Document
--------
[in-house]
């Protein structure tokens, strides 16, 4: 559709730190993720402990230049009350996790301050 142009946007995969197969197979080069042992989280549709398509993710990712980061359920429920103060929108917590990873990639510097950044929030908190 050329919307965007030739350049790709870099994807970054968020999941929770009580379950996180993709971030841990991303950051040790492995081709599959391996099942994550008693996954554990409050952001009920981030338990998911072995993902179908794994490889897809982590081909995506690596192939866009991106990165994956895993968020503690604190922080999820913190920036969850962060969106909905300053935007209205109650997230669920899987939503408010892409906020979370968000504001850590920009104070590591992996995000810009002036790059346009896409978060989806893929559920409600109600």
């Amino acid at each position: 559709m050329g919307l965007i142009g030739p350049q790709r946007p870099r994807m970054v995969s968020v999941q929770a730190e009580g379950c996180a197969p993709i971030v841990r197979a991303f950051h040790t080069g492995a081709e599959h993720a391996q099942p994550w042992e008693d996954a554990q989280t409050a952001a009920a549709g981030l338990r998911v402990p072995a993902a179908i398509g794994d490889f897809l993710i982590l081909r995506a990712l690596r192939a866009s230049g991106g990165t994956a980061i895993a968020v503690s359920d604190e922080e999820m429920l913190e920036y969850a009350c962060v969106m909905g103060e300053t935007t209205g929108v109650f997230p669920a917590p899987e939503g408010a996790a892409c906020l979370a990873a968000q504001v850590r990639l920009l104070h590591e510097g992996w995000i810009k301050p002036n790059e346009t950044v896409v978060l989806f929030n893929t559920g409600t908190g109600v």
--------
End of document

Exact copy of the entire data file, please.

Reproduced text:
[in-house]
């Protein structure tokens, strides 16, 4: 559709730190993720402990230049009350996790301050 142009946007995969197969197979080069042992989280549709398509993710990712980061359920429920103060929108917590990873990639510097950044929030908190 050329919307965007030739350049790709870099994807970054968020999941929770009580379950996180993709971030841990991303950051040790492995081709599959391996099942994550008693996954554990409050952001009920981030338990998911072995993902179908794994490889897809982590081909995506690596192939866009991106990165994956895993968020503690604190922080999820913190920036969850962060969106909905300053935007209205109650997230669920899987939503408010892409906020979370968000504001850590920009104070590591992996995000810009002036790059346009896409978060989806893929559920409600109600």
């Amino acid at each position: 559709m050329g919307l965007i142009g030739p350049q790709r946007p870099r994807m970054v995969s968020v999941q929770a730190e009580g379950c996180a197969p993709i971030v841990r197979a991303f950051h040790t080069g492995a081709e599959h993720a391996q099942p994550w042992e008693d996954a554990q989280t409050a952001a009920a549709g981030l338990r998911v402990p072995a993902a179908i398509g794994d490889f897809l993710i982590l081909r995506a990712l690596r192939a866009s230049g991106g990165t994956a980061i895993a968020v503690s359920d604190e922080e999820m429920l913190e920036y969850a009350c962060v969106m909905g103060e300053t935007t209205g929108v109650f997230p669920a917590p899987e939503g408010a996790a892409c906020l979370a990873a968000q504001v850590r990639l920009l104070h590591e510097g992996w995000i810009k301050p002036n790059e346009t950044v896409v978060l989806f929030n893929t559920g409600t908190g109600v």